Image courtesy of Vikings.com

Rumors have been running rampant since Wednesday night about quarterback Michael Vick possibly making a visit to the Twin Cities to meet with the Minnesota Vikings on Thursday. Will it turn out to be true? Only time will tell.

But let’s just say he is making his way to Minnesota and ends up signing with the Vikings for at least the 2016 season. What exactly would be the benefit of Minnesota bringing in a quarterback who has not thrown more than five touchdown passes in a season since 2011?

It is essentially all about what he could do.

Everyone knows that if the Vikings were to sign Vick, they would not be getting the guy that ran for 3,000 yards in Madden. But, the guy can still run.

Ideally, Minnesota would be able to best utilize Vick’s athleticism by lining up in some sort of read option formation. Since Adrian Peterson is, for some reason, incapable of running well out the shotgun, a pistol formation would likely be the best option.

Coincidentally, the Vikings had already been practicing plays in the pistol with Teddy Bridgewater and Peterson this summer.

Given the ability of Vick and Peterson both being able to break away for a 80-yard run is something that Minnesota could certainly use to their advantage. A certain team from Wisconsin that the Vikings see twice year has displayed some recent struggles when it comes to defending a quarterback who can run.

What about his arm? Can he still throw?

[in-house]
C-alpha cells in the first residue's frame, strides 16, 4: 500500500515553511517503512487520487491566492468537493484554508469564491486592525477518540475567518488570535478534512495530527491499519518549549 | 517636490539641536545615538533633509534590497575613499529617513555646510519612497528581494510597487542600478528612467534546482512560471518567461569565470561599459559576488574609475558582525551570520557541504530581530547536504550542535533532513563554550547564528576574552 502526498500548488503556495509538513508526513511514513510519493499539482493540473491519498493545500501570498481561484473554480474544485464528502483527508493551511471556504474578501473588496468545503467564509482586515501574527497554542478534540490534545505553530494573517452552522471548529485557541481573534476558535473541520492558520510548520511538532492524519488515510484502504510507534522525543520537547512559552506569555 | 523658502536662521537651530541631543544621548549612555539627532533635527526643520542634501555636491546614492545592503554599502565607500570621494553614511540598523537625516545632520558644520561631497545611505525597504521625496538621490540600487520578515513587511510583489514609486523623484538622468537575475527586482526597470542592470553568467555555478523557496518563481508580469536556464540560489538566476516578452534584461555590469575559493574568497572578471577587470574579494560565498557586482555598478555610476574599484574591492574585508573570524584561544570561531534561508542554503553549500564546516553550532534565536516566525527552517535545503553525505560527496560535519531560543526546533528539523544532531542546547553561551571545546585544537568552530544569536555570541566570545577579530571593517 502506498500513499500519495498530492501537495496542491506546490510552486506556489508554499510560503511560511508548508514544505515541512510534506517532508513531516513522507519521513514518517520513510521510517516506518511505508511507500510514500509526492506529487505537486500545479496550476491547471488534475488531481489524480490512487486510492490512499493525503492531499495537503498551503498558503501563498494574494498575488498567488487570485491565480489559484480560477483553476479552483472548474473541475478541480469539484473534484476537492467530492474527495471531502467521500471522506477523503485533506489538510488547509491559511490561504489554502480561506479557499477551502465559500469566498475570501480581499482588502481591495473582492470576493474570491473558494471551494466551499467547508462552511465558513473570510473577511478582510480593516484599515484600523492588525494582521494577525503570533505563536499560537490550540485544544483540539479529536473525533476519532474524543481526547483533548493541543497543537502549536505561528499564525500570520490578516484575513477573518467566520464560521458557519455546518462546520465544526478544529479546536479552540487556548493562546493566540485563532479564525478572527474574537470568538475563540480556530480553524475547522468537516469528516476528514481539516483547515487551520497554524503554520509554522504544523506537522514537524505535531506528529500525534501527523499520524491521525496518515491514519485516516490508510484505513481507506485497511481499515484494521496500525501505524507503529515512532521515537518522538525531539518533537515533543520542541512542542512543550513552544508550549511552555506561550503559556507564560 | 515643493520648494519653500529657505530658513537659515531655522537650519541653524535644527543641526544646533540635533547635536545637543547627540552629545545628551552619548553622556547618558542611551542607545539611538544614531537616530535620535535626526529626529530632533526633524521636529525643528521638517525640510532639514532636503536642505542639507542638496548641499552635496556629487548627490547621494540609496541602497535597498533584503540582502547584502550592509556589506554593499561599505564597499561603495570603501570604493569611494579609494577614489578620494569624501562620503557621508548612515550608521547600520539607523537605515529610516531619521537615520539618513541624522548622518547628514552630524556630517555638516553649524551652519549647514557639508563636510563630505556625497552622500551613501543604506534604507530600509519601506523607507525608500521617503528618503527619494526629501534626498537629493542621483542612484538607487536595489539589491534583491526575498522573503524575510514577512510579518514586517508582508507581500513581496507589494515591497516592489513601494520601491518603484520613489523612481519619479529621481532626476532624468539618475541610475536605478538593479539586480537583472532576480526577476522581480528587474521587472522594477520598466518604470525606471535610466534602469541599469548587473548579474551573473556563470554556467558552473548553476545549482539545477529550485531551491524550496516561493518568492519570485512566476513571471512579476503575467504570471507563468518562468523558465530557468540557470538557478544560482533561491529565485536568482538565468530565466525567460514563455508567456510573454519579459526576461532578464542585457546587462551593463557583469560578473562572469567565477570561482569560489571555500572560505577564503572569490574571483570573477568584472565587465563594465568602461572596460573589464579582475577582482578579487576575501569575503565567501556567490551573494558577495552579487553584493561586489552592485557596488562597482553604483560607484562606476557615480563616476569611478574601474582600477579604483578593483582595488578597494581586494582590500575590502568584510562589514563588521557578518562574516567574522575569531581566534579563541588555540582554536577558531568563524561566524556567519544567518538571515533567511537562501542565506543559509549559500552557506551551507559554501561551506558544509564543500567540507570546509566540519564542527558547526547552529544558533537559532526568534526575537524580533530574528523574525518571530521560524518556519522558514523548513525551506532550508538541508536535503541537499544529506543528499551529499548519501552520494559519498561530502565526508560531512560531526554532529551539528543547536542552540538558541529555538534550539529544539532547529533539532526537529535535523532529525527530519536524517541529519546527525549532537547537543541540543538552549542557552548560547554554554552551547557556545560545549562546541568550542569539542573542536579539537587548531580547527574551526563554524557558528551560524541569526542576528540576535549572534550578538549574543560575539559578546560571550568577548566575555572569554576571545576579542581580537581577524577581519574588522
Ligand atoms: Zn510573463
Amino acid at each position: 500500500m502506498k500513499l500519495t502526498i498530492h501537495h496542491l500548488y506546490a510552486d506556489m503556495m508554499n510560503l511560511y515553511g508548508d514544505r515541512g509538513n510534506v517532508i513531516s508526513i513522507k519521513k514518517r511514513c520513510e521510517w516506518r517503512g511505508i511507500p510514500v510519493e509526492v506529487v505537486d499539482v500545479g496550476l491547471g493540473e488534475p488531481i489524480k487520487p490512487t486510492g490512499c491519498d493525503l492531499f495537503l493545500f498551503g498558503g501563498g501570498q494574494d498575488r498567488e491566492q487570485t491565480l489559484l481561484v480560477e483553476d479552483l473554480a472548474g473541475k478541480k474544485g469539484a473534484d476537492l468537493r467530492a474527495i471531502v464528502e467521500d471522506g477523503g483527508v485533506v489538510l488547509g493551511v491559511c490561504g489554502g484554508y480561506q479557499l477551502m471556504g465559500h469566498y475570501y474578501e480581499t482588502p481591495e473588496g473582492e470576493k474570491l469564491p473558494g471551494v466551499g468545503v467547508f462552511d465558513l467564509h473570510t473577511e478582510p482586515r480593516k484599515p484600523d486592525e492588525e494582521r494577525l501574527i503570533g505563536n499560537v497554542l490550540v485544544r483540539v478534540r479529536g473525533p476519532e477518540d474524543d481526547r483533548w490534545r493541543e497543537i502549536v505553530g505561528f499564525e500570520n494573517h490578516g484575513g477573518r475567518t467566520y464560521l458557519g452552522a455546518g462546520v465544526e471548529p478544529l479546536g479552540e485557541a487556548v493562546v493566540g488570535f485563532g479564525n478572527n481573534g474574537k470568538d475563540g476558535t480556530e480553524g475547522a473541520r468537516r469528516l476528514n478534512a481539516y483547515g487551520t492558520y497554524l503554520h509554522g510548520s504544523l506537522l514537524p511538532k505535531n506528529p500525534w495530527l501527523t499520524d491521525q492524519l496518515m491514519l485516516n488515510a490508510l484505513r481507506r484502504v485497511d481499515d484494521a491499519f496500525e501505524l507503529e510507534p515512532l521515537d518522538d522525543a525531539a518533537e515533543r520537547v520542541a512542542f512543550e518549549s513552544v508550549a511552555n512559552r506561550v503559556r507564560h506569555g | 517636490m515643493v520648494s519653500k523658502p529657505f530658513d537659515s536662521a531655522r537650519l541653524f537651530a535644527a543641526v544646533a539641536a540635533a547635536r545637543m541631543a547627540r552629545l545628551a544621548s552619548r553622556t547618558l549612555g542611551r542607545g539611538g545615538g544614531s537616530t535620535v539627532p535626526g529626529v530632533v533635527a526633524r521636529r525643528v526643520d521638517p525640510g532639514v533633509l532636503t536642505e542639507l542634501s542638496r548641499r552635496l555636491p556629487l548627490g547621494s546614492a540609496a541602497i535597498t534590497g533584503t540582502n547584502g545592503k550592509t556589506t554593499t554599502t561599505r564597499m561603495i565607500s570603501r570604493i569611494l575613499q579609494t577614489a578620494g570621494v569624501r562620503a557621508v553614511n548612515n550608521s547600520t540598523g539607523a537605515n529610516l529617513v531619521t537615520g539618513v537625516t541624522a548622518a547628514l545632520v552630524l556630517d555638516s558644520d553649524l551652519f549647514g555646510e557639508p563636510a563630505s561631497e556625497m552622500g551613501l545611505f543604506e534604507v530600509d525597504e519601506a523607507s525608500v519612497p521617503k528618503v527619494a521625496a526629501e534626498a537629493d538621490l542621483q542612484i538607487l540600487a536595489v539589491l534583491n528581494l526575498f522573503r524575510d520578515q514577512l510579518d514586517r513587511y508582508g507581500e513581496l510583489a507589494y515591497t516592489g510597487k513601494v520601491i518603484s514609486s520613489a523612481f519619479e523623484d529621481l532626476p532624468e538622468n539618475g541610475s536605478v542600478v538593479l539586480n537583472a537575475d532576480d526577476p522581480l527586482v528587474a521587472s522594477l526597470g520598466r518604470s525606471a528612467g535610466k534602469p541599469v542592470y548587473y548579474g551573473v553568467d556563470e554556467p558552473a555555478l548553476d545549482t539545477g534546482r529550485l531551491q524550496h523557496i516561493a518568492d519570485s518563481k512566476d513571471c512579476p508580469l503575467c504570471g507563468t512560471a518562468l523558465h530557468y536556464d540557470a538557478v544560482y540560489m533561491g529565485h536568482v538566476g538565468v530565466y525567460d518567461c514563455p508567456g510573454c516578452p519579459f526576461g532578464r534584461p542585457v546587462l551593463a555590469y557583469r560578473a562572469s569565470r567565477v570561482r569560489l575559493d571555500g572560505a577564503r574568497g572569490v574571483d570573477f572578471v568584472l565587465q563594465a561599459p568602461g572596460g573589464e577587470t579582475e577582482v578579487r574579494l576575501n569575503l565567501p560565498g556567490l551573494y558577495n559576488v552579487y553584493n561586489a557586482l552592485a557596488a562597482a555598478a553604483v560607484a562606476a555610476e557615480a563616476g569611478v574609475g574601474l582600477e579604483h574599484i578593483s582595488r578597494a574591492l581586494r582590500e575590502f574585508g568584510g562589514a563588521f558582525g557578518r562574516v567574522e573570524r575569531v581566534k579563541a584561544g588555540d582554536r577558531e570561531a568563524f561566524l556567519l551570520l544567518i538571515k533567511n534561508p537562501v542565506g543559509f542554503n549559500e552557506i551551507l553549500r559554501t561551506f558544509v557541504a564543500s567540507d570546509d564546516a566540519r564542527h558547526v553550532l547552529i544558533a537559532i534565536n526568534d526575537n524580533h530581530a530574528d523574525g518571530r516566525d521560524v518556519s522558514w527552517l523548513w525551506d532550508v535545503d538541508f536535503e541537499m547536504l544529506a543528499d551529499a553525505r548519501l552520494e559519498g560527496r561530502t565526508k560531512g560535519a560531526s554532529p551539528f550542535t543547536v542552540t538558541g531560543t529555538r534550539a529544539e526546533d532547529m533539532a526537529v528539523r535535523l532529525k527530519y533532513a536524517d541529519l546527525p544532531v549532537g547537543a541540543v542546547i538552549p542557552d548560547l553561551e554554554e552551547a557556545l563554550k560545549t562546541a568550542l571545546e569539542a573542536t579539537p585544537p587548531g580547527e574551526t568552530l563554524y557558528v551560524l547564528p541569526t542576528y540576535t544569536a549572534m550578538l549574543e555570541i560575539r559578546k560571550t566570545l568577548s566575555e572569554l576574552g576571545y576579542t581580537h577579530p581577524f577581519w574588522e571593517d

Yes.

How about fitting in to Norv Turner’s offense? Well if the preseason has shown anything, it seems like the 2016 Minnesota offense will be a mix of schemes from Turner, Pat Shurmur, and Tony Sparano.

Meaning, plays will likely be more tailored around the Vikings player’s skills rather than forcing them to fit into a stubborn system.

Shurmur, the Vikings’ current tight ends coach, was Vick’s offensive coordinator back in 2013 when the two were with the Philadelphia Eagles. However, it is unclear how much influence Shurmur had in the Eagles’ offense that season given that offensive “guru” Chip Kelly was the team’s head coach.

Minnesota technically runs an Air Coryell-style type of offense under Turner which involves more plays that call for deeper passing routes. In the seasons where Vick had the most success in his career (particularly in 2006 and 2010), he played for teams that ran a version of the west coast offense.

In this scheme, the offense relies more on shorter passes that have an opportunity for large gains after the catch. With players like running back Jerick McKinnon, wide receiver Stefon Diggs, and tight end Kyle Rudolph, incorporating some west coast-like plays to help Vick should not be too hard of a task for the Vikings to accomplish.

So if Minnesota ends up bringing in Vick for at least a trial run, do not panic because it may actually work out. Of course, if he were to be added to the team it would definitely be a, “coach’s decision.”